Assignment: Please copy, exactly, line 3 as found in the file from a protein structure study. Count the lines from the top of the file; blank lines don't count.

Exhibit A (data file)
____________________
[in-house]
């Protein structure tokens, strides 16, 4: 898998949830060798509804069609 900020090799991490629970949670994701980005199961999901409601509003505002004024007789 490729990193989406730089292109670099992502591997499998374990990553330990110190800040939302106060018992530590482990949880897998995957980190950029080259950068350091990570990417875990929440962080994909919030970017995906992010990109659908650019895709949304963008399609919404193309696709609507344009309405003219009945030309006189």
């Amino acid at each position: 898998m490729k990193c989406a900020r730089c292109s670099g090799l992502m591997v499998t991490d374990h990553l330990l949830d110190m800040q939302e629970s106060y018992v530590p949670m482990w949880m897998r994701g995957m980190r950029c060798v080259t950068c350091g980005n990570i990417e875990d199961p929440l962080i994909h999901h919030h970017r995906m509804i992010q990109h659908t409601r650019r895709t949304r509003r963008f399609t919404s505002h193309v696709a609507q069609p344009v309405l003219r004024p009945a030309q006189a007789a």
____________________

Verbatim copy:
């Amino acid at each position: 898998m490729k990193c989406a900020r730089c292109s670099g090799l992502m591997v499998t991490d374990h990553l330990l949830d110190m800040q939302e629970s106060y018992v530590p949670m482990w949880m897998r994701g995957m980190r950029c060798v080259t950068c350091g980005n990570i990417e875990d199961p929440l962080i994909h999901h919030h970017r995906m509804i992010q990109h659908t409601r650019r895709t949304r509003r963008f399609t919404s505002h193309v696709a609507q069609p344009v309405l003219r004024p009945a030309q006189a007789a």